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PAUL HEINBECKER, CENTER FOR INTL. GOVERNANCE INNOVATION: Well, I don’t know whether Putin is right or not. It’s a very serious accusation. If it’s true, it’s a pretty terrible condemnation. What I would say is that McCain has been attacking the Russians right along through this campaign, bearing in mind he’s the one who wants to kick them out of the G8 as though that were his own decision to make. He’s also on the record as favoring something called a “League of Democracies,” which would be open only to democratic countries, and with the notion somehow that the democratic countries are always going to agree with each other and that they would take over where the UN couldn’t act, without any recognition that if you’re not dealing with the countries with whom you have problems, you know, in a straightforward sort of way, you’re never going to get to dealing with the problem. There’s a kind of unreality about it all that you can create as your alternative universe. You can deal with the Russians on your own terms. And, you know, I think what I heard a few minutes ago was this notion of kind of propaganda and crossover from reality to some alternative view of things. I think that’s very correct.

JAY: Phyllis, I think you can maybe date the moment this propaganda war started. And this is what I’m getting at. It’s not just a propaganda war. I remember when Putin told Bush, “You’d better not attack Iran,” Bush had a press conference and he threatened World War III. And some people interpreted that as some war with Iran, but I think it was pretty clear that was a shot across the bow of the Russians. And this was the beginning of this “Russia, you’re in our way. We want regime change in Iran.” And so this Iranian equation is very much part of what’s going on in Georgia and Russia. And, of course, McCain’s big pal is Lieberman, who’s very close to the Likud forces in Israel who are talking about going after Iran. And John Bolton’s another pal who’s openly talking about an attack on Iran. What do you think, Phyllis?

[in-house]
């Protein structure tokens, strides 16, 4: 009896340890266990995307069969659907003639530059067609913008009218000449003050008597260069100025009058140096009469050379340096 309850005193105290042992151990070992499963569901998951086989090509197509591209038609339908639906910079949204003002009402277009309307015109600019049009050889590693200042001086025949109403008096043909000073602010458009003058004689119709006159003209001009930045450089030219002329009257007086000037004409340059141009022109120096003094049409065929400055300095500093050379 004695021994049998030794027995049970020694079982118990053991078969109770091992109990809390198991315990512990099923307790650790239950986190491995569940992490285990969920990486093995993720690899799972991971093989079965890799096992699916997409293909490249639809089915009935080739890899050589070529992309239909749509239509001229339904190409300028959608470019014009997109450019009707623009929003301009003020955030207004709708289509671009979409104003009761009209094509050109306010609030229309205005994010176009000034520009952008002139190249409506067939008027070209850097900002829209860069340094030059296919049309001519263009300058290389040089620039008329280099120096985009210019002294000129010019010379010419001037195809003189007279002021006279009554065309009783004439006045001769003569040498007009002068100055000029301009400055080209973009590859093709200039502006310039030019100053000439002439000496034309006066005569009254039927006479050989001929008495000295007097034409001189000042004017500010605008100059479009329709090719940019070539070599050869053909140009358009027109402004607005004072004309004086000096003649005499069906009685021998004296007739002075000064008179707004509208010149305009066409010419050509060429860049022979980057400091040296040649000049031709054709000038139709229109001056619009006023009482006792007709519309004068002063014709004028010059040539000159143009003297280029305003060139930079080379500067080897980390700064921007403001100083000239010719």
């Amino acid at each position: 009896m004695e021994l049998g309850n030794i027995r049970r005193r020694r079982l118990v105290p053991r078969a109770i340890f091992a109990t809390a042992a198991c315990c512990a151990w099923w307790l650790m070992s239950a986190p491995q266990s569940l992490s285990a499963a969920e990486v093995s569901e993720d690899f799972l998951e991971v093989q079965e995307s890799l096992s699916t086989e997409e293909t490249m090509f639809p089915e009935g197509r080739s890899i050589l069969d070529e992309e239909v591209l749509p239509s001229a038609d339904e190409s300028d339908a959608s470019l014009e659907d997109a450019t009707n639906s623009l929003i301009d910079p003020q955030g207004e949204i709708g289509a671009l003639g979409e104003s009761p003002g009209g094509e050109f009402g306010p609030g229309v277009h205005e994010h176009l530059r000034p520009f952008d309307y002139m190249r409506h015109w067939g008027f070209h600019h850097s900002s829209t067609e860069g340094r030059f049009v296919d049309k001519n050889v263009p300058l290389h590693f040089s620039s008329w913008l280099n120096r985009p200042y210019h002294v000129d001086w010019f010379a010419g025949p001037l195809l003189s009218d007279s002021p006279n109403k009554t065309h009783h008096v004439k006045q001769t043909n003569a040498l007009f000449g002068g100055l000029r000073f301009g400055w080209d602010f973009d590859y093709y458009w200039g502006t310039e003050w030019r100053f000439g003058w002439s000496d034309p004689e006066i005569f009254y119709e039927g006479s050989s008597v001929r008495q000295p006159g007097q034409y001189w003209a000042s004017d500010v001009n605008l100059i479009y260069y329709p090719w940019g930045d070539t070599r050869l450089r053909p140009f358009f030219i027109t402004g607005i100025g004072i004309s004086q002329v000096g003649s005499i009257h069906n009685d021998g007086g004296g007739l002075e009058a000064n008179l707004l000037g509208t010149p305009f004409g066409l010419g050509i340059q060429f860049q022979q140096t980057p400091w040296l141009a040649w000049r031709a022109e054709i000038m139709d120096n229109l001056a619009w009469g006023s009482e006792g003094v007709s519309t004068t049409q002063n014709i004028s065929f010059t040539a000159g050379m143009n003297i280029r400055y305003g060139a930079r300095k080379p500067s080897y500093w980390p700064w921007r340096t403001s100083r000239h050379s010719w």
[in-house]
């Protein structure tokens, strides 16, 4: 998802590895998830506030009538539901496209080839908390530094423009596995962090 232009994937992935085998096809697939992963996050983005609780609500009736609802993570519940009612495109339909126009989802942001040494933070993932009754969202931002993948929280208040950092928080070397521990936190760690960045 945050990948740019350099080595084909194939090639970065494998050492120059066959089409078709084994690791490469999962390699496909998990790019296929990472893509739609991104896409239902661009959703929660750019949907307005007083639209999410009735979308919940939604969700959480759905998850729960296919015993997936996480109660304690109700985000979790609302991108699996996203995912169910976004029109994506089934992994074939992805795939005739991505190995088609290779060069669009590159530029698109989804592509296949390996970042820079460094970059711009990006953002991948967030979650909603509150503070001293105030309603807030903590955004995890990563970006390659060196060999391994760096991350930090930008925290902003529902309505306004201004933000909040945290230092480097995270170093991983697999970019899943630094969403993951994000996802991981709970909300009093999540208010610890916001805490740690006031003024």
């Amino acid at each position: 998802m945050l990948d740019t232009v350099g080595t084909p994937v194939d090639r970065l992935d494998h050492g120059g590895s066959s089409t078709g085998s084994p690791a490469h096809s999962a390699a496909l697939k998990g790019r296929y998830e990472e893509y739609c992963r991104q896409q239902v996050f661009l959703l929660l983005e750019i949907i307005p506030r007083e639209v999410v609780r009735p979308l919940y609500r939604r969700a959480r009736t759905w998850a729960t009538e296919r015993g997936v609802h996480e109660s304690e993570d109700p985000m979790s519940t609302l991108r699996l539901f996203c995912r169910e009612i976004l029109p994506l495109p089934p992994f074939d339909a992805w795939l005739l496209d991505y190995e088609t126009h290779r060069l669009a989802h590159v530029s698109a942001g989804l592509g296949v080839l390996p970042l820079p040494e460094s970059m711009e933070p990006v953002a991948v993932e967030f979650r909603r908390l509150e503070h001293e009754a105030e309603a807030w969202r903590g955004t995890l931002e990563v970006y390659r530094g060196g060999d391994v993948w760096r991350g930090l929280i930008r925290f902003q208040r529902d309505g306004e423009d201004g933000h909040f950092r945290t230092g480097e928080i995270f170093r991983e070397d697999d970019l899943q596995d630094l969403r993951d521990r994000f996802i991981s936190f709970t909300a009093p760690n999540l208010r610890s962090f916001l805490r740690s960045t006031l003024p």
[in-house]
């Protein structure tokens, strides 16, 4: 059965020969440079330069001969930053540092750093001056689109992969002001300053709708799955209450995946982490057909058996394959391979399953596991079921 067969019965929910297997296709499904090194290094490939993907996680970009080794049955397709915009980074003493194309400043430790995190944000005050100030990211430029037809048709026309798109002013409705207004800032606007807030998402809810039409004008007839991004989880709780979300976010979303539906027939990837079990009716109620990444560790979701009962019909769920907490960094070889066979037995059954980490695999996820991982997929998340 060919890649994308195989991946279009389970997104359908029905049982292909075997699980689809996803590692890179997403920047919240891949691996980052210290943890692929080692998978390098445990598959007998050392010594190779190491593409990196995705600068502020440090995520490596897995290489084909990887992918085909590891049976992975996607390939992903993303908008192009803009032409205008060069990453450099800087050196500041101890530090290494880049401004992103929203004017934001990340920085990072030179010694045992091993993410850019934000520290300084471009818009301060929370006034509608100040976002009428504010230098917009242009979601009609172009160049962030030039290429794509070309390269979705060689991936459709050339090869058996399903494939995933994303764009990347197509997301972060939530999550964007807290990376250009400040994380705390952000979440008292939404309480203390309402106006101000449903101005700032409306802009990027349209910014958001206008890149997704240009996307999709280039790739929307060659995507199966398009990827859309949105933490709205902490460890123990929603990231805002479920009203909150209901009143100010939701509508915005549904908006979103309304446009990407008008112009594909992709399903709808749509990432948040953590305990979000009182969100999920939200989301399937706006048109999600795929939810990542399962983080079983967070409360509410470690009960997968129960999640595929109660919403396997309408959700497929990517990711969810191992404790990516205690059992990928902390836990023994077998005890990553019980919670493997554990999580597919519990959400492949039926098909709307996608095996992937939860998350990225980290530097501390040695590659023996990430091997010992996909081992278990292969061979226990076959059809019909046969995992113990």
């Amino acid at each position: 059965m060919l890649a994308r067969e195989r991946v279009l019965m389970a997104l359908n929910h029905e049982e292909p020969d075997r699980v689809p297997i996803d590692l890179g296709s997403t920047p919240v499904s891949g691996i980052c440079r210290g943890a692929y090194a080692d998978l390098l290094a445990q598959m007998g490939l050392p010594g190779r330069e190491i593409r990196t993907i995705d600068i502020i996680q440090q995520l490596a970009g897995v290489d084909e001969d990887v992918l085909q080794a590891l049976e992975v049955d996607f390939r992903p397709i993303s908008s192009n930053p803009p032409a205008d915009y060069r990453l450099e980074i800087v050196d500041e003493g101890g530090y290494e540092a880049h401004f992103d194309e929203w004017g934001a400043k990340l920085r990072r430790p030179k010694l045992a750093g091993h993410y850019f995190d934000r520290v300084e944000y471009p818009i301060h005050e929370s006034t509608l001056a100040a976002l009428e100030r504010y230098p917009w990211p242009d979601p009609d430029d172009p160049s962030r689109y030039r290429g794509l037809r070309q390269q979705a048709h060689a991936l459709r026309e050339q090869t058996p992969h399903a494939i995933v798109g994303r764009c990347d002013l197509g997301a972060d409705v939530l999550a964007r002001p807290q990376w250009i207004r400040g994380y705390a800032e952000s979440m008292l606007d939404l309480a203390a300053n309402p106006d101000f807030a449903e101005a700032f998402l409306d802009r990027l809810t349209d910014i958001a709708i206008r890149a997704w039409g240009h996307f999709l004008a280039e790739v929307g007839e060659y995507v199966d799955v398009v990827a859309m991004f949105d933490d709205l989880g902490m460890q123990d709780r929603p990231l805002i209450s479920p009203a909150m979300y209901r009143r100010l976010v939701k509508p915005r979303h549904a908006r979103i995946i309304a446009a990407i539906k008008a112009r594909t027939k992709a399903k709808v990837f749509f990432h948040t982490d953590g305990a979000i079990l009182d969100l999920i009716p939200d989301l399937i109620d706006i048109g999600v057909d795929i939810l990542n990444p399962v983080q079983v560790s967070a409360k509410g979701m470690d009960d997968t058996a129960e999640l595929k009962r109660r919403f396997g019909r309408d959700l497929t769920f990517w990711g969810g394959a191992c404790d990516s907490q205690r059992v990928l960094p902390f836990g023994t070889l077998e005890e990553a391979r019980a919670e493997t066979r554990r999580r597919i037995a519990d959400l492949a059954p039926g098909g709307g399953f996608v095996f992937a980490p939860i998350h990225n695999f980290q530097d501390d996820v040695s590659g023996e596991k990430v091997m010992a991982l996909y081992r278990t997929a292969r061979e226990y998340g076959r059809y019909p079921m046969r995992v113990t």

PHYLLIS BENNIS, INSTITUTE FOR POLICY STUDIES: Well, and then there’s Randy Scheunemann, who’s John McCain’s top foreign policy adviser, who was formerly a paid lobbyist for the Georgian government, and it’s through him that the allegations are emerging that there may have been, at best, mixed messages coming from the United States, Condoleezza Rice telling the Georgians, “Don’t provoke Russia. We may not stand behind you.” It’s not clear exactly what she said. She claims that she told them not to do anything provocative. And yet it’s certainly possible that, after several years of working as a paid lobbyist to the tune of $700,000, that his lobby shop was paid by the Georgian government since 2004, that this is something that they may have gotten mixed messages in the Georgian government that indicated that they could be treated, that they would be treated as the Israel of the Caucasus, as some have put it, that anything they did would be defended. And I think that there was this sense, in terms of the timing, that because the eyes of the world were elsewhere, as Jonathan mentioned earlier, the horror of what was going on in Afghanistan, yesterday’s invasion of Pakistan by US ground troops, really the only immediacy of that was, coming into the convention hall tonight, we saw something that didn’t even happen during the Democratic convention, which was that protesters from Iraq Veterans Against the War got in with their banners and were allowed to stand holding their banners, one of which said, “McCain votes against vets,” and the other said, “You can’t win an occupation,” and they stood there silently with their T-shirts saying, “Iraq Veterans Against the War.” It was a very powerful moment.